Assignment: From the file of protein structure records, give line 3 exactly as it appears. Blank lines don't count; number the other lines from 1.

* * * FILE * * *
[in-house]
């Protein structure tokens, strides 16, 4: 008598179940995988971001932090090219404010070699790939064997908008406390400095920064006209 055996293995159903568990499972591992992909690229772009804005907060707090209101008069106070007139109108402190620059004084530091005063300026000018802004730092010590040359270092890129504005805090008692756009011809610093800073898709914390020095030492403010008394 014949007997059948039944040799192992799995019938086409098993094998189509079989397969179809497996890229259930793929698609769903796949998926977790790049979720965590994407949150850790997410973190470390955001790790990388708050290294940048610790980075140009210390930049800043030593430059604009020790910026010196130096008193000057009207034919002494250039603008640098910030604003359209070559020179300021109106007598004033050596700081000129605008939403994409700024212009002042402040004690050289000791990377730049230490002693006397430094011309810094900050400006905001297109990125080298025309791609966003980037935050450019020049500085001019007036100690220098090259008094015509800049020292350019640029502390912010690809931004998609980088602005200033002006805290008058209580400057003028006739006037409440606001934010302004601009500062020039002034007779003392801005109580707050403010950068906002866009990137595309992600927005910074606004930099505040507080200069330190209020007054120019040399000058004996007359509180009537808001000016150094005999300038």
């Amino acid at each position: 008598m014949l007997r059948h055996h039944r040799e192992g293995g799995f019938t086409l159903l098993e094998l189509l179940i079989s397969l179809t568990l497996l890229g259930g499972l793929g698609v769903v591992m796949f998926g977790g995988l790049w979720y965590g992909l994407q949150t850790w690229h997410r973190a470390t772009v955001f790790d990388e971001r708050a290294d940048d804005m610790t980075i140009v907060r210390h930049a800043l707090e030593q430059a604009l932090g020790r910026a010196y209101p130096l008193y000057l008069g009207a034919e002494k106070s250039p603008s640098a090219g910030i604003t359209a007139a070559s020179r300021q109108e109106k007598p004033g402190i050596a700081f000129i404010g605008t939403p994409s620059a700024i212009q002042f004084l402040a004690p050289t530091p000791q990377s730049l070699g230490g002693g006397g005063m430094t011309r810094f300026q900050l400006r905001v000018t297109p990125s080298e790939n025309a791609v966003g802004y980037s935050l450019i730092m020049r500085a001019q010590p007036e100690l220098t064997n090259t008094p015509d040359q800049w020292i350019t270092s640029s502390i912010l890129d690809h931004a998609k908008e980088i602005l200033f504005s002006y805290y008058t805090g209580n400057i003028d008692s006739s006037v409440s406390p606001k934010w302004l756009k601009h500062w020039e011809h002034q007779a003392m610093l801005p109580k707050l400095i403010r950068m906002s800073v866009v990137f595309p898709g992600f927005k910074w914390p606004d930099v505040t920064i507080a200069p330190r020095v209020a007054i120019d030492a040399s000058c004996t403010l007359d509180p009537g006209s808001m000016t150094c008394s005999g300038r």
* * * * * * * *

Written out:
């Amino acid at each position: 008598m014949l007997r059948h055996h039944r040799e192992g293995g799995f019938t086409l159903l098993e094998l189509l179940i079989s397969l179809t568990l497996l890229g259930g499972l793929g698609v769903v591992m796949f998926g977790g995988l790049w979720y965590g992909l994407q949150t850790w690229h997410r973190a470390t772009v955001f790790d990388e971001r708050a290294d940048d804005m610790t980075i140009v907060r210390h930049a800043l707090e030593q430059a604009l932090g020790r910026a010196y209101p130096l008193y000057l008069g009207a034919e002494k106070s250039p603008s640098a090219g910030i604003t359209a007139a070559s020179r300021q109108e109106k007598p004033g402190i050596a700081f000129i404010g605008t939403p994409s620059a700024i212009q002042f004084l402040a004690p050289t530091p000791q990377s730049l070699g230490g002693g006397g005063m430094t011309r810094f300026q900050l400006r905001v000018t297109p990125s080298e790939n025309a791609v966003g802004y980037s935050l450019i730092m020049r500085a001019q010590p007036e100690l220098t064997n090259t008094p015509d040359q800049w020292i350019t270092s640029s502390i912010l890129d690809h931004a998609k908008e980088i602005l200033f504005s002006y805290y008058t805090g209580n400057i003028d008692s006739s006037v409440s406390p606001k934010w302004l756009k601009h500062w020039e011809h002034q007779a003392m610093l801005p109580k707050l400095i403010r950068m906002s800073v866009v990137f595309p898709g992600f927005k910074w914390p606004d930099v505040t920064i507080a200069p330190r020095v209020a007054i120019d030492a040399s000058c004996t403010l007359d509180p009537g006209s808001m000016t150094c008394s005999g300038r």